Happier times for Anna Mudeka

She left Zimbabwe as a teenager and worked hard for a decade to become an established solo musician – based here in Norfolk. After all the ups and downs of a life in music, Anna Mudeka told the EDP she feels she has the right balance now.

It is hard to believe if you have witnessed Anna Mudeka's vibrant singing and dancing, but there was a time not long ago when she decided to give up performing.

“About two years ago I made a drastic change and decided to stop working with some of the people I was working with.,” she says.

“I said I was going to give up music at that stage. I did a music course at City College, Norwich with the idea of becoming a sound engineer, but I found that really boring. I don't know how anyone would want to do that as a career! But even though I wanted to give up the music, music didn't want to give me up.”

Two years on, speaking at the Norwich Playhouse where she works as education officer, she reflects that these are exciting times. Her musical career is on the up again - she has recorded her fifth album, is about to set off on her latest tour and repeatedly praises her “amazing” eight-piece band throughout our conversation - and she is also expecting a baby.


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“I'm about to become a mum for the first time. I'm taking about six months out. The baby is due in January, and I will be back touring next summer, which includes some dates in Austria and Germany. My partner has been really supportive of my work - I travel quite a lot and he understands that. Over the years I have toured in Europe and Asia. I have probably seen more of the UK than the average British person because of the music I do!”

Her travels began when she left Zimbabwe in her late teens and headed for England, determined to take her music beyond the borders of her home country. Since she left she has witnessed with sadness the southern African country's decline into its current state.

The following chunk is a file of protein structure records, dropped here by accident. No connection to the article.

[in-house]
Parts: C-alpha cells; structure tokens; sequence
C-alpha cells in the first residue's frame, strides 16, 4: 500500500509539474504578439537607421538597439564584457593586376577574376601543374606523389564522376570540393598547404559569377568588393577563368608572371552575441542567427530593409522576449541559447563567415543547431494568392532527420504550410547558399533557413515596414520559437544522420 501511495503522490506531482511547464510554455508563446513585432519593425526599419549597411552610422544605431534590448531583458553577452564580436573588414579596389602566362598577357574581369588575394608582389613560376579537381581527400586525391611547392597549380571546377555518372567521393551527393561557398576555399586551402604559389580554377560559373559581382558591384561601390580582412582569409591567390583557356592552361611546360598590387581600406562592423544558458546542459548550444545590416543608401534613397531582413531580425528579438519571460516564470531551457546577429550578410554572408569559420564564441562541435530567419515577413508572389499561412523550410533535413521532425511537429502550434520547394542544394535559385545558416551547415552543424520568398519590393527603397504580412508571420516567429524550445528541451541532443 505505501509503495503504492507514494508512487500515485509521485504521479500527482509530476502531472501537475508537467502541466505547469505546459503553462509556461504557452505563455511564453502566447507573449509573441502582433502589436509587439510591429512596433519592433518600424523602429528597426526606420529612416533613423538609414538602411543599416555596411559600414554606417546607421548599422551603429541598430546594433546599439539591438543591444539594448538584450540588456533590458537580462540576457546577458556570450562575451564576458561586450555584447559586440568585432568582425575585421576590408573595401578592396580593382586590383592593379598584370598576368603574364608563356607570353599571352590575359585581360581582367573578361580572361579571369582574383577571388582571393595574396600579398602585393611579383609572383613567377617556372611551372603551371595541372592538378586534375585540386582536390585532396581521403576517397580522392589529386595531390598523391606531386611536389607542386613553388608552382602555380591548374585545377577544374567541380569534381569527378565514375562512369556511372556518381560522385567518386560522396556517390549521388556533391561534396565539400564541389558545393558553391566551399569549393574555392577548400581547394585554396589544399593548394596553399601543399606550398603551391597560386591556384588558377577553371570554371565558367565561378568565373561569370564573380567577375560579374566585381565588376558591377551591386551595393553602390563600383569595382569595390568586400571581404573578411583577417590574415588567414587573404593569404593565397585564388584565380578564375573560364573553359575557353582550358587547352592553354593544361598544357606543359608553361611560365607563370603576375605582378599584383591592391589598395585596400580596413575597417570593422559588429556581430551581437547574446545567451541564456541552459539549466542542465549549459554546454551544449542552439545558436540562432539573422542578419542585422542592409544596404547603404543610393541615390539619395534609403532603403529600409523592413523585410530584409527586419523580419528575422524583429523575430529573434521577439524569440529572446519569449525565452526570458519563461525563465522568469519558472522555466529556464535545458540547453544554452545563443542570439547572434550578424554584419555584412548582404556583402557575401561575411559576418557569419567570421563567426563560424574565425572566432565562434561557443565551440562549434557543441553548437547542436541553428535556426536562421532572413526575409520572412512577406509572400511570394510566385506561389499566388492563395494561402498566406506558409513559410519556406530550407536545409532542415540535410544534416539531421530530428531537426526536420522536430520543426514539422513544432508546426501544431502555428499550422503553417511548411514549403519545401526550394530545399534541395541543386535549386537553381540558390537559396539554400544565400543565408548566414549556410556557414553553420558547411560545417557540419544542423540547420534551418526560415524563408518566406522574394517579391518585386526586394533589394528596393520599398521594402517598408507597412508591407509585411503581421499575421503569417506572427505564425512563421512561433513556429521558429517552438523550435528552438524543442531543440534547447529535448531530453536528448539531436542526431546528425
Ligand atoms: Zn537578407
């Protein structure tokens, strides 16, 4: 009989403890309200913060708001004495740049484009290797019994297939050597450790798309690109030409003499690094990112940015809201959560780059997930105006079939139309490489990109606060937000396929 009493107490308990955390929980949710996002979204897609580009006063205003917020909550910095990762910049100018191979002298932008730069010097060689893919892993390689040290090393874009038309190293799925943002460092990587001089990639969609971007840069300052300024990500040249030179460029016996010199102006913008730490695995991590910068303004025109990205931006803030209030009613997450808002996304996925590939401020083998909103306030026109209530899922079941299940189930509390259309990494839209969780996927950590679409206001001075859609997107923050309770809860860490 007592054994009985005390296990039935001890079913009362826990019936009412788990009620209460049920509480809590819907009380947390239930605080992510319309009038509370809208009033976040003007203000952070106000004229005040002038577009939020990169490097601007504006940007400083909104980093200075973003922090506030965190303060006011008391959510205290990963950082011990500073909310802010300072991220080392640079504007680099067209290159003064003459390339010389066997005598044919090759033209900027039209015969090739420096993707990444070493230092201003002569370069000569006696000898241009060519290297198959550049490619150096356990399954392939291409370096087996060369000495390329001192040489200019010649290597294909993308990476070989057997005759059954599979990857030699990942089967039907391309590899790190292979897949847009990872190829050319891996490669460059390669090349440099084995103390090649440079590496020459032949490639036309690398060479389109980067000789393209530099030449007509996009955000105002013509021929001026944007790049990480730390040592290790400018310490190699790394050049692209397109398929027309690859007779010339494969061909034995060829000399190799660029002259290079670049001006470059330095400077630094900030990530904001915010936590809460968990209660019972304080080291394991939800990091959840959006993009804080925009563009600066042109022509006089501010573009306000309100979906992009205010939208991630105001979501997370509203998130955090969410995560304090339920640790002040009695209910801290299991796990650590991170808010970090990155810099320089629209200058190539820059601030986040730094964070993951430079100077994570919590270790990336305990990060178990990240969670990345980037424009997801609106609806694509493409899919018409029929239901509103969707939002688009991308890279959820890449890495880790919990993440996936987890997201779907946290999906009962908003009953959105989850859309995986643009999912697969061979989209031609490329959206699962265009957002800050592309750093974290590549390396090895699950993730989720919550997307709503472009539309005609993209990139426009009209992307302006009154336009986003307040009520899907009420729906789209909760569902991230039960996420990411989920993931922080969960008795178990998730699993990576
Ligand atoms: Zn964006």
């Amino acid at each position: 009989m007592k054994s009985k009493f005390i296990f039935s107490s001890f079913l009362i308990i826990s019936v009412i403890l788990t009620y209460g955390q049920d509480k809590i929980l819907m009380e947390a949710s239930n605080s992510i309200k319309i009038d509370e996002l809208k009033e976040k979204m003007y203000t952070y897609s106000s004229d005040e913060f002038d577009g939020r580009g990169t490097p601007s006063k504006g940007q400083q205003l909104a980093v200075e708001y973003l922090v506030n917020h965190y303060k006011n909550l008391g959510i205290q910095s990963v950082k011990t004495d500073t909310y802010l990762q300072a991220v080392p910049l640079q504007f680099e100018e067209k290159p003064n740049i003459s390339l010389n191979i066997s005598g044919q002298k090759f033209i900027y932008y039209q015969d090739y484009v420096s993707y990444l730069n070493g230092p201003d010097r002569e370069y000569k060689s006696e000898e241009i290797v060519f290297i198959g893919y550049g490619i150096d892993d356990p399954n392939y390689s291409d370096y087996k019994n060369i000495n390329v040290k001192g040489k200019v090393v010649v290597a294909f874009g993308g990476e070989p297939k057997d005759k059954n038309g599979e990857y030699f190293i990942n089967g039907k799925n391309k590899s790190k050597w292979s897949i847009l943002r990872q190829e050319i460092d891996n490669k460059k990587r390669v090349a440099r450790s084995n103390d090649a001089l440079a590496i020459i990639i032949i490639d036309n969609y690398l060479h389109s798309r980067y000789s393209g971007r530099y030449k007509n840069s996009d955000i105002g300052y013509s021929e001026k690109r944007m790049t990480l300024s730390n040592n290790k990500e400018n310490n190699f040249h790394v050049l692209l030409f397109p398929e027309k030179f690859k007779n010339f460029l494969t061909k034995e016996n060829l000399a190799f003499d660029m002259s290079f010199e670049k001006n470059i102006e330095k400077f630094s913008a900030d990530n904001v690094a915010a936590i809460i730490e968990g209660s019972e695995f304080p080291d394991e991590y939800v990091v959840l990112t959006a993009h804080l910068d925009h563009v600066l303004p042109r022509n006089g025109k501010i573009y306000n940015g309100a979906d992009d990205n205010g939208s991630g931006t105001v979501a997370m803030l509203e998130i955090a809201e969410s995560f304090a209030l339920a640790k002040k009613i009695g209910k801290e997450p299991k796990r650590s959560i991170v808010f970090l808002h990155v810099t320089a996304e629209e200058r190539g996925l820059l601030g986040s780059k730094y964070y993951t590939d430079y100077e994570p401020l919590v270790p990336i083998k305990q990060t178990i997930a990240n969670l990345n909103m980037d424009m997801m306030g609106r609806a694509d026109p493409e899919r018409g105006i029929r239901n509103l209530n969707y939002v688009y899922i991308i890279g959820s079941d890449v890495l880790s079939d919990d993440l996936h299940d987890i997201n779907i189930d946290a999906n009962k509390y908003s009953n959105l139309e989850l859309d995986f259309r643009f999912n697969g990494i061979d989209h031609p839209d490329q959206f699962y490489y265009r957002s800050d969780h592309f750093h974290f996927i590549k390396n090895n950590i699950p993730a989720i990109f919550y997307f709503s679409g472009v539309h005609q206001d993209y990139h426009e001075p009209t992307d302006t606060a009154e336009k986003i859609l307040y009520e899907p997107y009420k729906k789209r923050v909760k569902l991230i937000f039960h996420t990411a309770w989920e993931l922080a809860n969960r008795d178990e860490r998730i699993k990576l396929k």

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“Things are more difficult in Zimbabwe than when we were starting our music. For someone my age and background it is amazing to think this is where I am now.

“I come from a musical family and by the age of 14 I was playing professionally. By the age of 16, I had toured in Zimbabwe as a dancer and singer and I kind of wanted more than just singing and dancing for other groups.

“I went to music school and wanted to learn the thumb piano. In Zimbabwe not many women play that instrument, it's kind of a male instrument. I looked at that as a challenge.”

Anna and her two sisters, Patience and Mutsa, joined Idwala-Elikhulu, a 15-piece group performing music and dance from southern Africa. They performed all over Zimbabwe.

In 1993, at the age of 17, Anna achieved her first breakthrough when she was asked to perform backing vocals and dance for an artist named Ephat Mujuru on his tour of Japan.

“We started working with him, but we were still playing the role of being backing singers and dancers,” she says. She and Mutsa were then asked by renowned Zimbabwean musician Thomas Mapfumo to join his 20-piece group, The Blacks Unlimited. Anna worked with Mapfumo for nine months before deciding it was time to spread her wings.

“So I decided to move to England,” she says. “I arrived in 1994, because I just wanted to find myself, to play to people who appreciate the music.” She met her partner, and “came to Norfolk with him, because he was from Norwich. It made sense to come somewhere where there were roots.”

She assembled her first band, Babasimba, in Norwich in 1995 with the aim to play African fusion music. The group were together for five years, during which time they recorded two albums in the city.